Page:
This year’s tax season involved digging waaayyy back for old records. There are so many reasons I don’t want to open old boxes of files. Wasting time is at the top of the list. But then - I don’t help myself, because I start opening other files and then reading old stuff and before you know it, I’m walking down memory lane.
Secretly, my hope is that there’s a pearl in the oyster – that I will run across something that makes the yuckiness worth the effort.
It rarely pays off. In most cases, hours go by and before I know it, I have forgotten to find the form I’m seeking.
This year, I found a little pearl. The kind of pearl that might have saved my life. You might ask, how could I find a lifesaver in a buried file box? Well, here’s what happened. I found a long-forgotten piece of writing that never really saw the light of day. I did it for a workshop, and when the program ended, my files went into the archives. So I decided to share it today.
Read on and at the end, I will tell you how it saved my life. Here's the piece:
I was listening to David McCullough, Pulitzer winning author of the book 1776, interviewed on NPR a few weeks ago. He was speaking about the historical context of his latest book and he remarked that most of us don’t know the many ways we enjoy the benefits of decisions and acts of courage taken by those who came before us. That simple remark caused me to pause with gratitude. As I drove down the road in a fully operational vehicle, heading towards the haven I call my home, with the option to listen to the music I want, my thoughts to turned to what could be, what could have been, but for countless decisions and acts of courage by people I don’t even know. Because of others that I can never thank, I earn money without having to pay homage to a king. I am free to dress as nicely-or shabbily- as I want. So many choices are now mine to make-because of people I will never know. And because so many are unknown to me, it’s virtually impossible to get my hands around what could have been. So I decided to bring it closer to home.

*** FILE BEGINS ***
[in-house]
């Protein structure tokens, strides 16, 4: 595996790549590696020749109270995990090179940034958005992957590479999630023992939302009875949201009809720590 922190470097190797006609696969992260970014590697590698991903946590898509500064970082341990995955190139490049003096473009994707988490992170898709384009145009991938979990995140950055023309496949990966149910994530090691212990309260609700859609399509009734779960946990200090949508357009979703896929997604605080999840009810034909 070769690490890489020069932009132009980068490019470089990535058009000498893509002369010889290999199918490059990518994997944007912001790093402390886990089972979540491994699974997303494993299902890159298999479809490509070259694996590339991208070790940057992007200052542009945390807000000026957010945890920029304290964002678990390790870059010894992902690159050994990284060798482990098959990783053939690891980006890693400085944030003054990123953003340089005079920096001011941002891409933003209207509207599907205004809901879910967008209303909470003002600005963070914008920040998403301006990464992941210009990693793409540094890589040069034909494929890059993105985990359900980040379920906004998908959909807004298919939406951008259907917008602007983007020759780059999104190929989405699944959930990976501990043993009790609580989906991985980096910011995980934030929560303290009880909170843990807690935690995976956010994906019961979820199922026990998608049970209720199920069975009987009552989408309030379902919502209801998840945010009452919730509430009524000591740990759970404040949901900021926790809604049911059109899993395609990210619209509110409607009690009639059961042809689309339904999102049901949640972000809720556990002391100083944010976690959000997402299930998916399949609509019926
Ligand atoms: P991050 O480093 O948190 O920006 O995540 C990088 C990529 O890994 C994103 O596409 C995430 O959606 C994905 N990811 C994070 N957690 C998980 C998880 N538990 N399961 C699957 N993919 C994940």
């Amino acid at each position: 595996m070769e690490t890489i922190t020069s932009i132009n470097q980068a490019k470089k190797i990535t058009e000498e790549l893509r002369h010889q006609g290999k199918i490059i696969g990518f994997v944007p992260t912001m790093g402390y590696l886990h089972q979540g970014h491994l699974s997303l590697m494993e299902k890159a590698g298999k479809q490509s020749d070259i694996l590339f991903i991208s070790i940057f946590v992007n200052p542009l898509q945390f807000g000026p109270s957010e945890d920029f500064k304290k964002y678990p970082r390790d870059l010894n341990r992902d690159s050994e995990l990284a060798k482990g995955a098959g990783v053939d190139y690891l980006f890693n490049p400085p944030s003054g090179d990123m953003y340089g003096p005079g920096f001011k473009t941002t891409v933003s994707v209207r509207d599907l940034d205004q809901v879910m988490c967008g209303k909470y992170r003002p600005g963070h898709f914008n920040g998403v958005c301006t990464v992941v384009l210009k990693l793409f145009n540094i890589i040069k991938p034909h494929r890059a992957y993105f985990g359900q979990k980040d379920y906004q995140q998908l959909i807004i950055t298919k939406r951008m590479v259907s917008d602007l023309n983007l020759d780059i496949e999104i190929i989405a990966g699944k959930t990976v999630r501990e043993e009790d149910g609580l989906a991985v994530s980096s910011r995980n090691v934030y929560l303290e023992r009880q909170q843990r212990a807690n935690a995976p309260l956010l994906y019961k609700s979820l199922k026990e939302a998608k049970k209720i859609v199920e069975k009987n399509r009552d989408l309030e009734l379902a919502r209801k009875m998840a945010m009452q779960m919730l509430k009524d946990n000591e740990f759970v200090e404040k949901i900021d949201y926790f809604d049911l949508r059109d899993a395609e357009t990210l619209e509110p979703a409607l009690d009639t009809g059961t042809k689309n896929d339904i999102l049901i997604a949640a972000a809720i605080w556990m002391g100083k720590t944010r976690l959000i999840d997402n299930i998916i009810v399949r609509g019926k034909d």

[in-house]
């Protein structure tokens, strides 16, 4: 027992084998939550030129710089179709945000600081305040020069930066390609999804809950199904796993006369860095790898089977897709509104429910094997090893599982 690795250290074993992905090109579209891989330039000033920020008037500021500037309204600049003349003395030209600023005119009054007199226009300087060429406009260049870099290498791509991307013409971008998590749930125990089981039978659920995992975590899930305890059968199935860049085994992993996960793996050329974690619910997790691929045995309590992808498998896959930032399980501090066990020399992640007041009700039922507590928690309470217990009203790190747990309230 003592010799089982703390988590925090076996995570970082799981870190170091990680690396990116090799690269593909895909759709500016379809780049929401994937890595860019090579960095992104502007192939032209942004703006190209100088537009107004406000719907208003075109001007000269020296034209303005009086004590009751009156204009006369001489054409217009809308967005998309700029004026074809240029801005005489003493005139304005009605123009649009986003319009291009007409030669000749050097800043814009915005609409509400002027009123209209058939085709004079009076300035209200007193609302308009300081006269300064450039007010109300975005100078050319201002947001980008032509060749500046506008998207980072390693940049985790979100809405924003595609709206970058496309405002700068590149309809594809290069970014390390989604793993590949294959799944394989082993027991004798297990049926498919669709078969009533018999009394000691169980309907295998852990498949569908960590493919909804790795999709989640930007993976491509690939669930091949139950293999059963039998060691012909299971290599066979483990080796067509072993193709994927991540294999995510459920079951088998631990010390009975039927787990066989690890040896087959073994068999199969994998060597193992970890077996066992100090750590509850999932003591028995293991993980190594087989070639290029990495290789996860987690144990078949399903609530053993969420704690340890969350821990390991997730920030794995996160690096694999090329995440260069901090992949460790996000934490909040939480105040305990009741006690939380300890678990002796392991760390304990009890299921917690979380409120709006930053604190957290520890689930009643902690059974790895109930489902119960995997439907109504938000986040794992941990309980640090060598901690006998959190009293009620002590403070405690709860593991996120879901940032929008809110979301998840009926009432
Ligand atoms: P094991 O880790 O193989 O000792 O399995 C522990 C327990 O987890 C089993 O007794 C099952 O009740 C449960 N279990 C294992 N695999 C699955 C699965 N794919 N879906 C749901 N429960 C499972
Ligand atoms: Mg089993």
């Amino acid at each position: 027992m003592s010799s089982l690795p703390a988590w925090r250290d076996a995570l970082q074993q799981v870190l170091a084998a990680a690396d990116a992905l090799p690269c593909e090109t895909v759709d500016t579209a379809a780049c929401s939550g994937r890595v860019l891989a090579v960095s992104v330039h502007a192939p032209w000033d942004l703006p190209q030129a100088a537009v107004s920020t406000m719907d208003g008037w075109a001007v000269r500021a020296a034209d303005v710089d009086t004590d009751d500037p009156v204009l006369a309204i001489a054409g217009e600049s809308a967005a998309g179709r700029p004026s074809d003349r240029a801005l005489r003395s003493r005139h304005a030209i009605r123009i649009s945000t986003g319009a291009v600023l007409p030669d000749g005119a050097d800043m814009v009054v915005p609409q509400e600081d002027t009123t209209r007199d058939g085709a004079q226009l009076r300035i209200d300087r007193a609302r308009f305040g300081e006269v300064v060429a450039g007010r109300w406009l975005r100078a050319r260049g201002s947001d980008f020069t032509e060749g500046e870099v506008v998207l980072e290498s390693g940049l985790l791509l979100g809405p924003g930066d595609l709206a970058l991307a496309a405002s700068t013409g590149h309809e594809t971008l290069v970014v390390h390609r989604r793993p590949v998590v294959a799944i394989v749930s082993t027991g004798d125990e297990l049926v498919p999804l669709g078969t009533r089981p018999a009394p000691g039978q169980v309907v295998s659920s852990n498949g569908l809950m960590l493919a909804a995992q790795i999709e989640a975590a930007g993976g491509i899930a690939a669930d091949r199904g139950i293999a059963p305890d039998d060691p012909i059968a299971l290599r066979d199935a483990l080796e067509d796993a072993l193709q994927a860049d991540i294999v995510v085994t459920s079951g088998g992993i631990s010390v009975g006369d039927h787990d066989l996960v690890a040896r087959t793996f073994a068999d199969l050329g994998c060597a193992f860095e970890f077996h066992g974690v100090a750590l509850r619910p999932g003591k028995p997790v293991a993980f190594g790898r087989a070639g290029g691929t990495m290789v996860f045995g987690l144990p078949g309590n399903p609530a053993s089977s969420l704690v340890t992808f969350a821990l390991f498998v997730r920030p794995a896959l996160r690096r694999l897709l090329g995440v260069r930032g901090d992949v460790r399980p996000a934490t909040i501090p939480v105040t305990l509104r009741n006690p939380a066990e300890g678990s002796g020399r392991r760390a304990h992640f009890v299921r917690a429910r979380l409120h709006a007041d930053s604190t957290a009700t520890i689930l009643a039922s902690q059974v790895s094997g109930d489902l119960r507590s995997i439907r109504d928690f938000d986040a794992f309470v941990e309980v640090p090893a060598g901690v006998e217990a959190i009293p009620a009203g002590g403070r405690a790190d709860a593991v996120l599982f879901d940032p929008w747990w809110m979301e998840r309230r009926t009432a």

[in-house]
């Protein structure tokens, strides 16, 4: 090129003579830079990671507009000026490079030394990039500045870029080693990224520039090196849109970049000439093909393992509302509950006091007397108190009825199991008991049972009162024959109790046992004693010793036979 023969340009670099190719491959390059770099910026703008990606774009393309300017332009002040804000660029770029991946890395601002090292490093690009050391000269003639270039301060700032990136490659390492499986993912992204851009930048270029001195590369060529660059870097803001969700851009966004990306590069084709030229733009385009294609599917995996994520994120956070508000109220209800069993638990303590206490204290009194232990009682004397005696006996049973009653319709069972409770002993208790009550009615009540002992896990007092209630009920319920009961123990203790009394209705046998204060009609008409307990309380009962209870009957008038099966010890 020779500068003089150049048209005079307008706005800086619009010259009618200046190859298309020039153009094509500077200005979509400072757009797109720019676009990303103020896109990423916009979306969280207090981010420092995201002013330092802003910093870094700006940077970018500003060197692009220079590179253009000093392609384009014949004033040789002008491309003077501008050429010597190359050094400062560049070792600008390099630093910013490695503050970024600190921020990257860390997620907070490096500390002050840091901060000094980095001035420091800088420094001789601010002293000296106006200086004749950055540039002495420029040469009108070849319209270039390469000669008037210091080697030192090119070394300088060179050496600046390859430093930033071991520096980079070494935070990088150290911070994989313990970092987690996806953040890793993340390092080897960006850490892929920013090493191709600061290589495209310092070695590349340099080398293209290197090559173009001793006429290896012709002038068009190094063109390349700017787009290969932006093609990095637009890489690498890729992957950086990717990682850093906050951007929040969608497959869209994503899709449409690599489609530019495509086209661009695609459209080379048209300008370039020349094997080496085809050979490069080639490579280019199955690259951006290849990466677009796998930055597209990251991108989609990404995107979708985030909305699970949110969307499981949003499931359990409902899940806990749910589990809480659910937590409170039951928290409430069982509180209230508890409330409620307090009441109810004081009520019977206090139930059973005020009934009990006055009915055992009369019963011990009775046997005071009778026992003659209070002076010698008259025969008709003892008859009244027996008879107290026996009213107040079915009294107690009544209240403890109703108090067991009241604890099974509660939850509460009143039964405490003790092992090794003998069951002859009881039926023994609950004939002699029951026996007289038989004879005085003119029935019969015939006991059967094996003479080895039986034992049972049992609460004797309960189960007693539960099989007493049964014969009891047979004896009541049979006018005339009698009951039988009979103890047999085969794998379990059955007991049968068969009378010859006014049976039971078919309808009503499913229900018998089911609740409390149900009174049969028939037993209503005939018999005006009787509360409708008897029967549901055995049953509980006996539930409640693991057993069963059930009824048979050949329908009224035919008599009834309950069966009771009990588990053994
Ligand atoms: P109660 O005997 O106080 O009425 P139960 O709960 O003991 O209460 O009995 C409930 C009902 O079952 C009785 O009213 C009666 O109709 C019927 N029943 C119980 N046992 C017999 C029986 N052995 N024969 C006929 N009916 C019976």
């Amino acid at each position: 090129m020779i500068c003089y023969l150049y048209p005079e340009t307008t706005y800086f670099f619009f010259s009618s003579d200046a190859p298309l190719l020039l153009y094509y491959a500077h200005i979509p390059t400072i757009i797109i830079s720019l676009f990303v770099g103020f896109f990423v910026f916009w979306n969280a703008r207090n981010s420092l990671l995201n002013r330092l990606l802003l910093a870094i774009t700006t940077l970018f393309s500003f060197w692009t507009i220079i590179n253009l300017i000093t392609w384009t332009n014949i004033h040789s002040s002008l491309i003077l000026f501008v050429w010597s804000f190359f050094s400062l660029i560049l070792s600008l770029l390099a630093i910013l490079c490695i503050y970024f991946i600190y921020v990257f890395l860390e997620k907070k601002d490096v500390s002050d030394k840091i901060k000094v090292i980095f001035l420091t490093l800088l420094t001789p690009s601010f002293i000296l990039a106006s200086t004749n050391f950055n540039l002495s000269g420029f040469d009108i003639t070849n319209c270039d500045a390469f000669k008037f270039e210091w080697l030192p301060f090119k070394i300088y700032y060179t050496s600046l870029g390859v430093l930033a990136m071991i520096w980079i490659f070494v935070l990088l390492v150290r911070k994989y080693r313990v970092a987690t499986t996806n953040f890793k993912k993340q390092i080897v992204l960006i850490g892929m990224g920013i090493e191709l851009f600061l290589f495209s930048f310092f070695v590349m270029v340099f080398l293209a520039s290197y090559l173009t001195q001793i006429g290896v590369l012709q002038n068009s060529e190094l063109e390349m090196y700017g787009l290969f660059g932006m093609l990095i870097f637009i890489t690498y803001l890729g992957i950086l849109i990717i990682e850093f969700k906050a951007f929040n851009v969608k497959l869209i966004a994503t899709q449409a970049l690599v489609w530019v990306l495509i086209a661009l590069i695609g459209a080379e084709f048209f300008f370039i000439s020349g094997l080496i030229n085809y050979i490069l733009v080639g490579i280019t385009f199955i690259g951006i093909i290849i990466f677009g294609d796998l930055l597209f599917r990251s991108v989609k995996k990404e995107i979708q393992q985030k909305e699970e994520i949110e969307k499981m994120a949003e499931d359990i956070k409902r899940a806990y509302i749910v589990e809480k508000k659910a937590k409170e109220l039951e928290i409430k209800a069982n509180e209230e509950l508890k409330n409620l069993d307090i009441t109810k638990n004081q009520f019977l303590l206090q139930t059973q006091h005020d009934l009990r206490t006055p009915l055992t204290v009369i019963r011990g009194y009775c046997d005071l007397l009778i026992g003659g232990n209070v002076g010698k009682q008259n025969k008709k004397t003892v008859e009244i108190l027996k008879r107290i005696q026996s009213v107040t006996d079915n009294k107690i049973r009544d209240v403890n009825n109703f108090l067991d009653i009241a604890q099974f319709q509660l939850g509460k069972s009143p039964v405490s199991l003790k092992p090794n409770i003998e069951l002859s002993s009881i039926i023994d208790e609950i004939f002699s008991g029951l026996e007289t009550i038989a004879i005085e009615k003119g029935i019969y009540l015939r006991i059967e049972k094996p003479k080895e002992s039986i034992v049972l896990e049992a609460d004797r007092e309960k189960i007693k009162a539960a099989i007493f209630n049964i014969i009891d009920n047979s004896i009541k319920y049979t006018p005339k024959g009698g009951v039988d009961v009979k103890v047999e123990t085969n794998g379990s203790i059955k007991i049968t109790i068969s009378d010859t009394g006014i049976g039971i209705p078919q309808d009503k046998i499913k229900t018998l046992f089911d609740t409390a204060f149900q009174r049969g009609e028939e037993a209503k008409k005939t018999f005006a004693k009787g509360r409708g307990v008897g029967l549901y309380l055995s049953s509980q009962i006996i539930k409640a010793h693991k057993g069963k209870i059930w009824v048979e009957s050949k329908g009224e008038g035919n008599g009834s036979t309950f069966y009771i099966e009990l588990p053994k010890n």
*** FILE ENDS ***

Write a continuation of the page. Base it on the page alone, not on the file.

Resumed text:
In my reflections since listening to that interview, I have started to pay attention to the ways I get help. This has not been the easiest meditation, as I easily fall under the delusion that I am an independent person capable of taking care of myself. And the “help” that I get doesn’t always show up-at least initially-as something I welcome. For instance, just recently I was driving over a winding mountain road when I came around the bend to see another car in my lane. I quickly jerked the car right as my nemesis returned to his lane. About the time the adrenaline wore off, a small pickup turned onto the road in front of me and proceeded to amble down the road at about 20 miles per hour. Within seconds, I felt like honking and going around him. Suddenly I thought back to my encounter a few miles before. Without that, I would have been tempted to do something stupid, like go around this slow poke. I settled back in my seat-still gritting my teeth but firmly in my lane-and aware of the help from unseen forces.
It was another reminder that I am not alone. I get help from many corners. And occasionally, someone needs my help. In my best moments, I’m less likely to need the credit. In my worst, I’m waiting for some acknowledgement. If I take the time to look, perhaps I can remember that David McCullough pointed my attention to this simple reality: we can only ever thank a few of our helpers.